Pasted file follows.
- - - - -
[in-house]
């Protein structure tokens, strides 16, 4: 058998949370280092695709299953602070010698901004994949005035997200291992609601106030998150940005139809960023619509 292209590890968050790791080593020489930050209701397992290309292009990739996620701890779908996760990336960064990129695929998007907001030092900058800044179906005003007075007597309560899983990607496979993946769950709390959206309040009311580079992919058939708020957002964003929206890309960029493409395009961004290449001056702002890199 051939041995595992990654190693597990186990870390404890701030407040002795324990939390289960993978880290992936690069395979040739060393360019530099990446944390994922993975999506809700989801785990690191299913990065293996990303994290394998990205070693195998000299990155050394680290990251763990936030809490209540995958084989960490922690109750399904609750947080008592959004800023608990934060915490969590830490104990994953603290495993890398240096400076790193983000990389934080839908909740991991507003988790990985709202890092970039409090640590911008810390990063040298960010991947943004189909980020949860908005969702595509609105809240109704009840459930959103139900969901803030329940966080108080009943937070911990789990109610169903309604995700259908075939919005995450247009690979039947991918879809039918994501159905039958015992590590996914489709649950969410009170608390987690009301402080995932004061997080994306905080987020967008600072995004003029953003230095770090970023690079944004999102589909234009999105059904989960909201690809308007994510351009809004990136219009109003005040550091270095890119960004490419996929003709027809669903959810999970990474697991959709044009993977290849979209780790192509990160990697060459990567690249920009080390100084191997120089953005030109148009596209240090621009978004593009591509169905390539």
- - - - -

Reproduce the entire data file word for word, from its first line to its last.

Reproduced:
[in-house]
């Protein structure tokens, strides 16, 4: 058998949370280092695709299953602070010698901004994949005035997200291992609601106030998150940005139809960023619509 292209590890968050790791080593020489930050209701397992290309292009990739996620701890779908996760990336960064990129695929998007907001030092900058800044179906005003007075007597309560899983990607496979993946769950709390959206309040009311580079992919058939708020957002964003929206890309960029493409395009961004290449001056702002890199 051939041995595992990654190693597990186990870390404890701030407040002795324990939390289960993978880290992936690069395979040739060393360019530099990446944390994922993975999506809700989801785990690191299913990065293996990303994290394998990205070693195998000299990155050394680290990251763990936030809490209540995958084989960490922690109750399904609750947080008592959004800023608990934060915490969590830490104990994953603290495993890398240096400076790193983000990389934080839908909740991991507003988790990985709202890092970039409090640590911008810390990063040298960010991947943004189909980020949860908005969702595509609105809240109704009840459930959103139900969901803030329940966080108080009943937070911990789990109610169903309604995700259908075939919005995450247009690979039947991918879809039918994501159905039958015992590590996914489709649950969410009170608390987690009301402080995932004061997080994306905080987020967008600072995004003029953003230095770090970023690079944004999102589909234009999105059904989960909201690809308007994510351009809004990136219009109003005040550091270095890119960004490419996929003709027809669903959810999970990474697991959709044009993977290849979209780790192509990160990697060459990567690249920009080390100084191997120089953005030109148009596209240090621009978004593009591509169905390539």